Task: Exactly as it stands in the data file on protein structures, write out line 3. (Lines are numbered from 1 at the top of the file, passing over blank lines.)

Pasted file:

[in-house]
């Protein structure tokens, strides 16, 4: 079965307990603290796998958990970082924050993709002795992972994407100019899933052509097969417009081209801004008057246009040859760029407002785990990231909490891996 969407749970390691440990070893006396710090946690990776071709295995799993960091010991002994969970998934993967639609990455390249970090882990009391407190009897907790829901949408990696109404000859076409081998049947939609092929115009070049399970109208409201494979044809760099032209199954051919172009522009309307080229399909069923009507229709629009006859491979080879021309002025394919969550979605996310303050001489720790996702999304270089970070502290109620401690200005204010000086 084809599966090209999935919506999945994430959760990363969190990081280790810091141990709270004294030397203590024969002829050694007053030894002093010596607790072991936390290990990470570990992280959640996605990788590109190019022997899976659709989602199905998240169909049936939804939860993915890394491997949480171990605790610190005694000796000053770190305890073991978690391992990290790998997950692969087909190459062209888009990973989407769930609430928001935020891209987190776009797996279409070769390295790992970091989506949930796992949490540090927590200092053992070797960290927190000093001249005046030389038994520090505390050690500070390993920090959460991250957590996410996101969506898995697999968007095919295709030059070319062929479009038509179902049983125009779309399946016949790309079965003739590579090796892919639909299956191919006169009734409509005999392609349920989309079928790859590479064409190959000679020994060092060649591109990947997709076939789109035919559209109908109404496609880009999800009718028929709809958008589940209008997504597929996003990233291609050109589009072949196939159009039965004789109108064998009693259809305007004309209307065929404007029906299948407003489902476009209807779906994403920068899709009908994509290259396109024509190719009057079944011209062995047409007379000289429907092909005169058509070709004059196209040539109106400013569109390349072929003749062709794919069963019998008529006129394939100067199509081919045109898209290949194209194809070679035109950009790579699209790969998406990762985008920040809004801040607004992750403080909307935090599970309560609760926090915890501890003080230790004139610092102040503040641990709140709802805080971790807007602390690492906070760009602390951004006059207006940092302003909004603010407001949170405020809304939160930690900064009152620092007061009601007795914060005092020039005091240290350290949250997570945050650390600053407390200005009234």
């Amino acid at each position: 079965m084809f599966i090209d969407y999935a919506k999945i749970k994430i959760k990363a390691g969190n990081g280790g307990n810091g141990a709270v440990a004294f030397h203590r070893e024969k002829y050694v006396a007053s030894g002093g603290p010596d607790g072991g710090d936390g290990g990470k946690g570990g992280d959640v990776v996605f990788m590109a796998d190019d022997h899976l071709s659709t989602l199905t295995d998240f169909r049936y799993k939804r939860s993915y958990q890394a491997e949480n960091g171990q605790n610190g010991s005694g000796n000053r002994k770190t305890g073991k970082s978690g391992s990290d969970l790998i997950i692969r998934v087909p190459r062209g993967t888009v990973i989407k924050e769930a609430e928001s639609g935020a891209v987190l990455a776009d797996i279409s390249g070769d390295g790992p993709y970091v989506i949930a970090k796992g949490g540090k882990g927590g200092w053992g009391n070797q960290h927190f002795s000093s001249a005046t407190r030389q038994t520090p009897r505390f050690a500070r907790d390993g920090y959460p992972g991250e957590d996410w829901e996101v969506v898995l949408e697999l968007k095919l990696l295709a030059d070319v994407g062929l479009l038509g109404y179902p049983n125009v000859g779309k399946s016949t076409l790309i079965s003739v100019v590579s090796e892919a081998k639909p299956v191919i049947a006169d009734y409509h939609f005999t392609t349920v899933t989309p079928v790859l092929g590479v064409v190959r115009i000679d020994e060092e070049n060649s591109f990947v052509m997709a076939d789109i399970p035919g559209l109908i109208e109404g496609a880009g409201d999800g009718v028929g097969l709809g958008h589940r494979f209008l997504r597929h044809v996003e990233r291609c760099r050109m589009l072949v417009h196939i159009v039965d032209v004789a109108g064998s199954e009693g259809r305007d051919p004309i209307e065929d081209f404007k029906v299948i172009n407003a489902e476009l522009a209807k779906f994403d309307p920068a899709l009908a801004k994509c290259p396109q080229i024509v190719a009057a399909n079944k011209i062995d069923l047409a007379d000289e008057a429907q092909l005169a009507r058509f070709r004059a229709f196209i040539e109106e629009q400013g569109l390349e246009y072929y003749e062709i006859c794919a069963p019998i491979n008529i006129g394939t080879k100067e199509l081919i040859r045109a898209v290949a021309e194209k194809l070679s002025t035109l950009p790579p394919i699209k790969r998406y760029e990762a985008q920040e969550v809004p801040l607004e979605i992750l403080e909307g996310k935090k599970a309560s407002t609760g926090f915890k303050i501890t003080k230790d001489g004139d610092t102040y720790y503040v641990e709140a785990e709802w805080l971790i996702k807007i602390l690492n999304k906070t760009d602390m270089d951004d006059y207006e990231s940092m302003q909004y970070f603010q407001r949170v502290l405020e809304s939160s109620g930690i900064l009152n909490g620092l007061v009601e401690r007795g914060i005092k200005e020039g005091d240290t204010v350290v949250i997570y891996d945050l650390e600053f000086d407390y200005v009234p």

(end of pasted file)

């Amino acid at each position: 079965m084809f599966i090209d969407y999935a919506k999945i749970k994430i959760k990363a390691g969190n990081g280790g307990n810091g141990a709270v440990a004294f030397h203590r070893e024969k002829y050694v006396a007053s030894g002093g603290p010596d607790g072991g710090d936390g290990g990470k946690g570990g992280d959640v990776v996605f990788m590109a796998d190019d022997h899976l071709s659709t989602l199905t295995d998240f169909r049936y799993k939804r939860s993915y958990q890394a491997e949480n960091g171990q605790n610190g010991s005694g000796n000053r002994k770190t305890g073991k970082s978690g391992s990290d969970l790998i997950i692969r998934v087909p190459r062209g993967t888009v990973i989407k924050e769930a609430e928001s639609g935020a891209v987190l990455a776009d797996i279409s390249g070769d390295g790992p993709y970091v989506i949930a970090k796992g949490g540090k882990g927590g200092w053992g009391n070797q960290h927190f002795s000093s001249a005046t407190r030389q038994t520090p009897r505390f050690a500070r907790d390993g920090y959460p992972g991250e957590d996410w829901e996101v969506v898995l949408e697999l968007k095919l990696l295709a030059d070319v994407g062929l479009l038509g109404y179902p049983n125009v000859g779309k399946s016949t076409l790309i079965s003739v100019v590579s090796e892919a081998k639909p299956v191919i049947a006169d009734y409509h939609f005999t392609t349920v899933t989309p079928v790859l092929g590479v064409v190959r115009i000679d020994e060092e070049n060649s591109f990947v052509m997709a076939d789109i399970p035919g559209l109908i109208e109404g496609a880009g409201d999800g009718v028929g097969l709809g958008h589940r494979f209008l997504r597929h044809v996003e990233r291609c760099r050109m589009l072949v417009h196939i159009v039965d032209v004789a109108g064998s199954e009693g259809r305007d051919p004309i209307e065929d081209f404007k029906v299948i172009n407003a489902e476009l522009a209807k779906f994403d309307p920068a899709l009908a801004k994509c290259p396109q080229i024509v190719a009057a399909n079944k011209i062995d069923l047409a007379d000289e008057a429907q092909l005169a009507r058509f070709r004059a229709f196209i040539e109106e629009q400013g569109l390349e246009y072929y003749e062709i006859c794919a069963p019998i491979n008529i006129g394939t080879k100067e199509l081919i040859r045109a898209v290949a021309e194209k194809l070679s002025t035109l950009p790579p394919i699209k790969r998406y760029e990762a985008q920040e969550v809004p801040l607004e979605i992750l403080e909307g996310k935090k599970a309560s407002t609760g926090f915890k303050i501890t003080k230790d001489g004139d610092t102040y720790y503040v641990e709140a785990e709802w805080l971790i996702k807007i602390l690492n999304k906070t760009d602390m270089d951004d006059y207006e990231s940092m302003q909004y970070f603010q407001r949170v502290l405020e809304s939160s109620g930690i900064l009152n909490g620092l007061v009601e401690r007795g914060i005092k200005e020039g005091d240290t204010v350290v949250i997570y891996d945050l650390e600053f000086d407390y200005v009234p």